Corporate-startup partnerships aren’t an easy win-win. Here’s why.
By Joe Gan, AgFunder
Corporate-startup partnerships are on the rise. Since 2013, the number of corporate investments in startups has nearly tripled to 2,795 in 2018 from 980, increasing nearly 10 times in value to $180 billion from $19 billion. That’s according to GCV Analytics, a company that tracks corporate venture deals. But is this good news for both sides?
There’s some clear value to be gained from both: corporates provide the resources and legitimacy that startups aspire for, while startups have agility and novel ideas that corporations value.
“It sounds like it should be [a win-win]. But it’s hard to make it so. The situation is complex because the two parties are totally different. You need to create the right interface to communicate with startups and for them to talk with organizations,” says Barbara Guerpillon, director of Unilever Foundry Asia.
Guerpillon leads The Unilever Foundry, a platform for the consumer goods giant to collaborate with startups worldwide. According to its website, it enables Unilever’s global brands to ‘accelerate experimentations and pilots with new technologies more efficiently, effectively and speedily.’ The Foundry has scouted thousands of startups, worked on over 150 pilot projects with pioneering start-ups, and invested over $30 million since its inception in 2014.
“We are here to leverage the speed of tech out there, and that’s why we partner with startups,” adds Guerpillon.
Co-dependency, with lots of strings attached
Comparing startups and corporates is like pitting apples against oranges. The two entities have vast asymmetries within their systems. These include disparities in size, structure and power, amping up the difficulty level for startups to connect with the right people, or departments, within large corporations.
“By watching all these startups, we can appreciate the values that they bring. It also serves as a wake-up call – if we don’t change the way we think, we will destroy ourselves and our businesses,” warns Low Kim Huat, Yara’s regional director (Emerging Markets). However, despite heralding the great anti-apocalyptic purpose startups bring to the corporate table, Low warns that both parties have ‘very different mindsets,’ and to have these two groups working together is a ‘big gap to bridge.’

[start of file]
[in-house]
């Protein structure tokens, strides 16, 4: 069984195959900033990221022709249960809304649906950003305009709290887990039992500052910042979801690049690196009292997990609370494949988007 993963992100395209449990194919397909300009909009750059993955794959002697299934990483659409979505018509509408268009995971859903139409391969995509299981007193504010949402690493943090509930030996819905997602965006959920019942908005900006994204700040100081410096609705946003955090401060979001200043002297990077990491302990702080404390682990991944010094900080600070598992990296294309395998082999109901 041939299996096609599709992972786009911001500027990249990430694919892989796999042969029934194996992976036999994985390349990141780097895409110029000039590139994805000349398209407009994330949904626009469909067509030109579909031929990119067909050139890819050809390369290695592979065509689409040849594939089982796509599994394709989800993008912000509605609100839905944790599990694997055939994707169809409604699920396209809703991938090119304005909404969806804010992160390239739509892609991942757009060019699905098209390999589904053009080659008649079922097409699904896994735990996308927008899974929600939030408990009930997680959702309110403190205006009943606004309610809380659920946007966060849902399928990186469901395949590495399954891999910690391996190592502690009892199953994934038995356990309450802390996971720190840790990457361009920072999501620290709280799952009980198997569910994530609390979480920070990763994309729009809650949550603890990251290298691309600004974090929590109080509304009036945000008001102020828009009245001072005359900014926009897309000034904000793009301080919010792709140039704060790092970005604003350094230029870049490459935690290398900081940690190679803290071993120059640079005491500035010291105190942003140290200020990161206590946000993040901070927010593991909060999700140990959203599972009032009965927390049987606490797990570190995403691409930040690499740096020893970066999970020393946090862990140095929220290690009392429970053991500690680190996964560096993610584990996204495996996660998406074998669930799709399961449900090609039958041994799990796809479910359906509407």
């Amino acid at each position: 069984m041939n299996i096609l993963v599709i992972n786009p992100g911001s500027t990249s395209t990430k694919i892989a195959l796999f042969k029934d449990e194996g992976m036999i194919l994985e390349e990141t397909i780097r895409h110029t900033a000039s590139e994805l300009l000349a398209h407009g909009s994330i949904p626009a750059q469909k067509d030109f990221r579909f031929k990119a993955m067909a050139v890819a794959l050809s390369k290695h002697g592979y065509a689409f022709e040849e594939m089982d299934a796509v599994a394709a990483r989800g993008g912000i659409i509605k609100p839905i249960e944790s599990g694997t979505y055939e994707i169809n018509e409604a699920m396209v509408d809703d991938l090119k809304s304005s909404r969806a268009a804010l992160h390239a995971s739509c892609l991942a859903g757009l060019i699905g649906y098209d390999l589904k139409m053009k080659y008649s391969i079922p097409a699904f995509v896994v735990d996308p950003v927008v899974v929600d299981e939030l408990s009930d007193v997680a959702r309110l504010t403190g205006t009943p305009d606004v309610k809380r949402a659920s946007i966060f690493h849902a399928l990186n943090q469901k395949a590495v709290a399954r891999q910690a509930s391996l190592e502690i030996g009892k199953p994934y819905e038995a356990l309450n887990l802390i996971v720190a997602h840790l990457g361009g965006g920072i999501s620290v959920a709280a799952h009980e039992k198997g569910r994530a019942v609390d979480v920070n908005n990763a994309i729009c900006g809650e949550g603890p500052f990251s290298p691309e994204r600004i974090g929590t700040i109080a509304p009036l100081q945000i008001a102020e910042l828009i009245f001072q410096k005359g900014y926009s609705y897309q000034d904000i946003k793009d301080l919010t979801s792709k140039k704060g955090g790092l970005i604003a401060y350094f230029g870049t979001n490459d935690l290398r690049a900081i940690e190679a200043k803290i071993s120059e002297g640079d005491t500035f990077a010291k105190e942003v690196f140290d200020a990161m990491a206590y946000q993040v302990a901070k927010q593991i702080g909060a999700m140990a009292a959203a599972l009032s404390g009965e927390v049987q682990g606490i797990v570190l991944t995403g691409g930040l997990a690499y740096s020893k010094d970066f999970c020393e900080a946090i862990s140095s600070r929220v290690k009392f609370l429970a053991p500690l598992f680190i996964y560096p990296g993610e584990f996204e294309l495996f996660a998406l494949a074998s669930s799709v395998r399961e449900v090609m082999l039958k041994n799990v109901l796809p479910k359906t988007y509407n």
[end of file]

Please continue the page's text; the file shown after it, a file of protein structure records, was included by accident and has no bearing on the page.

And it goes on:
Why does such a chasm exist? Well, first up, let’s just spell out what the two actually are. By definition, a startup is likely to be newly-minted company aiming to provide a new innovative product, like processes or services, to its key market, often in an effort to disrupt the industry it’s in. Startups are typically backed by venture capital or other investors, which means they usually hope to be acquired one day or provide another type of exit for its investors such as an IPO. On the other hand, a big corporation is a larger, more stable, and profit-making enterprise with no plans for a so-called exit, although could still answer to investors if it’s a publicly listed entity. As for examples in the ag and food space, think perennial big shots like Monsanto, Bayer, Syngenta, Unilever, Campbell, Kraft Heinz and CNH Industrial.
CNH Industrial bought Australian farm management software platform AgDNA on September 5. Check out our coverage of that deal, here.
“But working together is never easy”
Kickstart Ventures’ Minette Navarrete has seen it all. Though she’s now president of a corporation with links to Philippine conglomerate Ayala Corporation, she tells us she’s been on the other side – having slugged it out together with startups. And she shares her unique blend of expertise in sizing up the problem when it comes to aligning the two types of entities – in her own words, “navigating the minefield”.
“For us corporations, our purpose is to break barriers. To build bridges between startups and corps. To create a disproportionate leverage to allow people to succeed where they wouldn’t. Frequently, that’s our understanding. Working together is never easy,” waxes Navarrete. “Startups have to face timelines and deal with different clock speeds. On top of that, expectations are very different. And what we hope to bring is an understanding.”
But what sort of problems do startups face in a corp collab? In short, it’s red tape. And lots of it. Multi-stakeholder partnership platform Grow Asia tells us that typical grouses include negotiating commercial terms, restrictive policies, including the length of exclusivity, IP ownership, as well as the lengthy process of proposal development and list of submission requirements.
“As a startup, you need to scale your sales in an energy-efficient way. Due to a startup’s limited resources, the idea of selling your tech to a multinational corporation (MNC) is very attractive. But MNCs have very, very different requirements. MNCs have huge hygiene factors in procurement, like meeting security requirements,” says Spencer Morley, COO of Farmforce.
As a fellow agtech startup, Tanmay Bhargava, head of Asia Pacific at Intello Labs shares Morley’s pain.
“One of the challenges in scaling up is related to change management. How we bring about change, is by reeducating users of our product. For example, when we worked with companies, the network included everyone from C-level people to quality assurance teams. With that many people, It becomes difficult to ensure everyone is aligned,” says Bhargava.
Intello Labs is one of the nine startups AgFunder & Rocket Seeder’s GROW Accelerator has chosen to work with. Find out more about them here.
So, how can startups make the journey that much smoother? Navarette says, “It’s important to keep telling the story in a way that people are able to understand. Spelling things out helps bridge gap between startups and corps and helps them understand we are on the same side.”
This article was originally published on AgFunderNews and reproduced with permission.